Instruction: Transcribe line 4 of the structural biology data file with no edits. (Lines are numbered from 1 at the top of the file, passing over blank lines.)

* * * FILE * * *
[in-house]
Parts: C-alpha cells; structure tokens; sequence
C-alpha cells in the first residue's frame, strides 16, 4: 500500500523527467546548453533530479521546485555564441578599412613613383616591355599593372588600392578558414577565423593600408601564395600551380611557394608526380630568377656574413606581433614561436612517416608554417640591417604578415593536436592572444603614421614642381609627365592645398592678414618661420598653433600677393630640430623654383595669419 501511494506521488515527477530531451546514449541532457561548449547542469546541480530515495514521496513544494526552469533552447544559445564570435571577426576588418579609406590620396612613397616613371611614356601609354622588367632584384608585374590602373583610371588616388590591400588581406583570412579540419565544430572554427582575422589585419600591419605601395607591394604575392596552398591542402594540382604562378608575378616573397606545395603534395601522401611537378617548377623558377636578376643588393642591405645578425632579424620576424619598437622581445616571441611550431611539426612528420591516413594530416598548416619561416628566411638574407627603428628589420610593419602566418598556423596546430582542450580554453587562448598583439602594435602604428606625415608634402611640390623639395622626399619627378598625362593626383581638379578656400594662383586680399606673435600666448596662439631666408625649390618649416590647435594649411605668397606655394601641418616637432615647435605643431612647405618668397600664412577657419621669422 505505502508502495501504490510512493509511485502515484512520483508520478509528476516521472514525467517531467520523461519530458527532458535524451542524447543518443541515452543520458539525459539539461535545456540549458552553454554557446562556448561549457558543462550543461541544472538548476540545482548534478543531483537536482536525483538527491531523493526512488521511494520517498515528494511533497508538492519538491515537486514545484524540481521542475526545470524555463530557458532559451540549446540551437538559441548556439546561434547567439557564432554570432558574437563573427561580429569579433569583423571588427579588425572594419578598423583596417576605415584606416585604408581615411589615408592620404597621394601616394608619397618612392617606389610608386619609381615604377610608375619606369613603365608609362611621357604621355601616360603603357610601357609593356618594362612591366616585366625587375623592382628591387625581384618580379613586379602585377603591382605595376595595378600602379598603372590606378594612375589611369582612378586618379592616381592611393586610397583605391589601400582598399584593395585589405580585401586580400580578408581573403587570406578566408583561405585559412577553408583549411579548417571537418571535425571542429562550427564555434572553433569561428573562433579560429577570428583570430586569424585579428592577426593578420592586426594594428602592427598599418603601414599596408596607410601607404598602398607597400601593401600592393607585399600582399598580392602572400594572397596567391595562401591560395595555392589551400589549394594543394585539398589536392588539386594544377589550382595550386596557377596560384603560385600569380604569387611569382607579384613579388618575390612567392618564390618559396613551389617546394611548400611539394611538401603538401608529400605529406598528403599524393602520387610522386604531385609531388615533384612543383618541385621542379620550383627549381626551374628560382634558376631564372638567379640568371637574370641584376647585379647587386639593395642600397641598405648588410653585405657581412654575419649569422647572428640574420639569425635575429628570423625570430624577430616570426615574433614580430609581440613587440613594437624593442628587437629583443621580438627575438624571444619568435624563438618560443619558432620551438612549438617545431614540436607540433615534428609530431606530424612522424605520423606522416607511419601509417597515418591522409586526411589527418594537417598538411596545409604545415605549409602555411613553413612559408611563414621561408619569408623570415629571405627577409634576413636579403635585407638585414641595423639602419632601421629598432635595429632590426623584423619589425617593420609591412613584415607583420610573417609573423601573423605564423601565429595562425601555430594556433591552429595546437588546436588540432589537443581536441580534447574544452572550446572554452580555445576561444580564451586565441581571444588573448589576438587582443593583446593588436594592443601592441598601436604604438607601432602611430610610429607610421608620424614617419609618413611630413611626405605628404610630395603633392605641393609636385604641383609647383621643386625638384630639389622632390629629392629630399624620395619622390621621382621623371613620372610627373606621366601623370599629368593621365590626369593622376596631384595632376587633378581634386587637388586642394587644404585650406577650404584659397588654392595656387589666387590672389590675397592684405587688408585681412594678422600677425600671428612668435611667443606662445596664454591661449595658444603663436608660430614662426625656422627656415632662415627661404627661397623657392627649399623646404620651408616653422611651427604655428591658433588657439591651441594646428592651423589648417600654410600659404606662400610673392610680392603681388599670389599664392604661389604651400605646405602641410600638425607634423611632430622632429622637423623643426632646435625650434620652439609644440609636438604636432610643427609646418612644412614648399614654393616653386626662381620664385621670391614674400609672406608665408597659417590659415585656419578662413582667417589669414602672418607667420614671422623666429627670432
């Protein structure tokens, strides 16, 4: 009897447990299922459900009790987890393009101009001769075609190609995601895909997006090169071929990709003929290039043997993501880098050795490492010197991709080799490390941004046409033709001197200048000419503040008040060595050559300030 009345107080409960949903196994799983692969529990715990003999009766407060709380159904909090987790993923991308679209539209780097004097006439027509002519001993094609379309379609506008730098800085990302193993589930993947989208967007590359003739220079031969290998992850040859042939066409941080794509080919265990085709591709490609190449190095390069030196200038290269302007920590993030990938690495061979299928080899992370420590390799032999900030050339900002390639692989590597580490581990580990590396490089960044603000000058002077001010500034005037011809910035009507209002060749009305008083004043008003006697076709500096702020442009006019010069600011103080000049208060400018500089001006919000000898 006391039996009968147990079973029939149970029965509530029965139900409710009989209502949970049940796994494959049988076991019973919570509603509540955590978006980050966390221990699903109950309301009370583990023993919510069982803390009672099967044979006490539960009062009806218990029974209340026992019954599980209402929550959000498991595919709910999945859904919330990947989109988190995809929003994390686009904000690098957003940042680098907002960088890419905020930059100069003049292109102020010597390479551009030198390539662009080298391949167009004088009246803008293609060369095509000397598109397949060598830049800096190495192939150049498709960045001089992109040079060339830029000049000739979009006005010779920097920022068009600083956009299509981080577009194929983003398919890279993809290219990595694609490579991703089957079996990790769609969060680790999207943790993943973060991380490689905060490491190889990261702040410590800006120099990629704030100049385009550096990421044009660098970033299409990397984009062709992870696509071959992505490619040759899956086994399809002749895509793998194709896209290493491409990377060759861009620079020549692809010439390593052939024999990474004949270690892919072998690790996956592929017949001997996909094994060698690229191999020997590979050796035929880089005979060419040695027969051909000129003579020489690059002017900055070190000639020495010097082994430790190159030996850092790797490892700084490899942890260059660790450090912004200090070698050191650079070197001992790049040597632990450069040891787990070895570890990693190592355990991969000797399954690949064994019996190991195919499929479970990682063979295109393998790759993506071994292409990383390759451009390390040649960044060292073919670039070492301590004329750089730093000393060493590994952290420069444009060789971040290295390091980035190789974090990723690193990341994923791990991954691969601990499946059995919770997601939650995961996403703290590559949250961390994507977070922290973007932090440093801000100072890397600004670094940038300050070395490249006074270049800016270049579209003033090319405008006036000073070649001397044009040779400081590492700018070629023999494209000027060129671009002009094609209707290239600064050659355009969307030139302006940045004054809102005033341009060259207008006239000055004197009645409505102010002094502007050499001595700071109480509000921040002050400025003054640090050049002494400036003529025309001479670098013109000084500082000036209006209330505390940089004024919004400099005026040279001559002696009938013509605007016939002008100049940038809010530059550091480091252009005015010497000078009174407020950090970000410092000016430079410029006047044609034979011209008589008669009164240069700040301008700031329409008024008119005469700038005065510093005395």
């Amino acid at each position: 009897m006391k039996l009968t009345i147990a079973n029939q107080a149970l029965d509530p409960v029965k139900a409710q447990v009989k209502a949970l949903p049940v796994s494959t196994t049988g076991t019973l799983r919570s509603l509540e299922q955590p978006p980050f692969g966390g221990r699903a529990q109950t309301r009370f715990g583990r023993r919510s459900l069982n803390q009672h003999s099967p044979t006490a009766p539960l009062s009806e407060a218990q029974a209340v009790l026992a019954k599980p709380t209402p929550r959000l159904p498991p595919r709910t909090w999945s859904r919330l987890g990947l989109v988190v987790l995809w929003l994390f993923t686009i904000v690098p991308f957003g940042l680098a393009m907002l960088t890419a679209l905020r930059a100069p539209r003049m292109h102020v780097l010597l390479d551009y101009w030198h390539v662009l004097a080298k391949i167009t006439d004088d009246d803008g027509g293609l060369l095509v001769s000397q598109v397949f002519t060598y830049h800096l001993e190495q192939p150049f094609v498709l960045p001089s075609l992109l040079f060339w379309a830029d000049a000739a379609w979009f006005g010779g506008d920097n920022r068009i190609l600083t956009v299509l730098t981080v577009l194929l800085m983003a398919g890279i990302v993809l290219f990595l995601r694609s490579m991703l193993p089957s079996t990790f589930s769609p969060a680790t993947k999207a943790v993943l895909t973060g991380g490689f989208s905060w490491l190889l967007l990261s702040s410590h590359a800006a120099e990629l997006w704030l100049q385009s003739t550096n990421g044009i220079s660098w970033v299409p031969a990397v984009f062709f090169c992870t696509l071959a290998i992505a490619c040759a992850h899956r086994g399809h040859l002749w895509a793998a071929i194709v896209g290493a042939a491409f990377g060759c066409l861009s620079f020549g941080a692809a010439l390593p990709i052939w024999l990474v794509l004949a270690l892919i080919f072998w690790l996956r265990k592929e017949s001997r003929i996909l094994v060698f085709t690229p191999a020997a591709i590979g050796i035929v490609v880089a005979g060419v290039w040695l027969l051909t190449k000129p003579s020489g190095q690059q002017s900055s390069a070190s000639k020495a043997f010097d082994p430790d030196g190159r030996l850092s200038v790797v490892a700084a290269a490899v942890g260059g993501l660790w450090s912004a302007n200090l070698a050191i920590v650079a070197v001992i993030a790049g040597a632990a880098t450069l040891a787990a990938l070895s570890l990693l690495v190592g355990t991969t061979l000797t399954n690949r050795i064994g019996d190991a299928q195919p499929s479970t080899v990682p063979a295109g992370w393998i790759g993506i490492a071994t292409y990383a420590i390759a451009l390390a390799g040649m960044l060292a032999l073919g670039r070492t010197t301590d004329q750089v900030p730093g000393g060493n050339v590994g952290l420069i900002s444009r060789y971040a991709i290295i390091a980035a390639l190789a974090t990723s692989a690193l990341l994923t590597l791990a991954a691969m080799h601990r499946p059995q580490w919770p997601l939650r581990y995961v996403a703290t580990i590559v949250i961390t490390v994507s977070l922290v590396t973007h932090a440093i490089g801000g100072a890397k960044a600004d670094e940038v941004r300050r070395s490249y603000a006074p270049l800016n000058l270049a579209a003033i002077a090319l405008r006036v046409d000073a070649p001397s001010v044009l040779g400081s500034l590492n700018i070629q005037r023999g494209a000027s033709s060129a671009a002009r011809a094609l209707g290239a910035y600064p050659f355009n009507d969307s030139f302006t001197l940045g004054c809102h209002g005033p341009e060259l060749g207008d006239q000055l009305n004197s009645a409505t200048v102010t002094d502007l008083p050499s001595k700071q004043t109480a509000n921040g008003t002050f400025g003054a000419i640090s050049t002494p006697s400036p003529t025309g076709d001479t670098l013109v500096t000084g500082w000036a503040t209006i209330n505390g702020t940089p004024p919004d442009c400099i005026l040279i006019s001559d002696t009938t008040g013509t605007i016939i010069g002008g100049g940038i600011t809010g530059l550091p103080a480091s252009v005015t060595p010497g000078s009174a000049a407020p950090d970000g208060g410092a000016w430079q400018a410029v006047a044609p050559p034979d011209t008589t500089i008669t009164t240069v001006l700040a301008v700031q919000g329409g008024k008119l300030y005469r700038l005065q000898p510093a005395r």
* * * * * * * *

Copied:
């Protein structure tokens, strides 16, 4: 009897447990299922459900009790987890393009101009001769075609190609995601895909997006090169071929990709003929290039043997993501880098050795490492010197991709080799490390941004046409033709001197200048000419503040008040060595050559300030 009345107080409960949903196994799983692969529990715990003999009766407060709380159904909090987790993923991308679209539209780097004097006439027509002519001993094609379309379609506008730098800085990302193993589930993947989208967007590359003739220079031969290998992850040859042939066409941080794509080919265990085709591709490609190449190095390069030196200038290269302007920590993030990938690495061979299928080899992370420590390799032999900030050339900002390639692989590597580490581990580990590396490089960044603000000058002077001010500034005037011809910035009507209002060749009305008083004043008003006697076709500096702020442009006019010069600011103080000049208060400018500089001006919000000898 006391039996009968147990079973029939149970029965509530029965139900409710009989209502949970049940796994494959049988076991019973919570509603509540955590978006980050966390221990699903109950309301009370583990023993919510069982803390009672099967044979006490539960009062009806218990029974209340026992019954599980209402929550959000498991595919709910999945859904919330990947989109988190995809929003994390686009904000690098957003940042680098907002960088890419905020930059100069003049292109102020010597390479551009030198390539662009080298391949167009004088009246803008293609060369095509000397598109397949060598830049800096190495192939150049498709960045001089992109040079060339830029000049000739979009006005010779920097920022068009600083956009299509981080577009194929983003398919890279993809290219990595694609490579991703089957079996990790769609969060680790999207943790993943973060991380490689905060490491190889990261702040410590800006120099990629704030100049385009550096990421044009660098970033299409990397984009062709992870696509071959992505490619040759899956086994399809002749895509793998194709896209290493491409990377060759861009620079020549692809010439390593052939024999990474004949270690892919072998690790996956592929017949001997996909094994060698690229191999020997590979050796035929880089005979060419040695027969051909000129003579020489690059002017900055070190000639020495010097082994430790190159030996850092790797490892700084490899942890260059660790450090912004200090070698050191650079070197001992790049040597632990450069040891787990070895570890990693190592355990991969000797399954690949064994019996190991195919499929479970990682063979295109393998790759993506071994292409990383390759451009390390040649960044060292073919670039070492301590004329750089730093000393060493590994952290420069444009060789971040290295390091980035190789974090990723690193990341994923791990991954691969601990499946059995919770997601939650995961996403703290590559949250961390994507977070922290973007932090440093801000100072890397600004670094940038300050070395490249006074270049800016270049579209003033090319405008006036000073070649001397044009040779400081590492700018070629023999494209000027060129671009002009094609209707290239600064050659355009969307030139302006940045004054809102005033341009060259207008006239000055004197009645409505102010002094502007050499001595700071109480509000921040002050400025003054640090050049002494400036003529025309001479670098013109000084500082000036209006209330505390940089004024919004400099005026040279001559002696009938013509605007016939002008100049940038809010530059550091480091252009005015010497000078009174407020950090970000410092000016430079410029006047044609034979011209008589008669009164240069700040301008700031329409008024008119005469700038005065510093005395």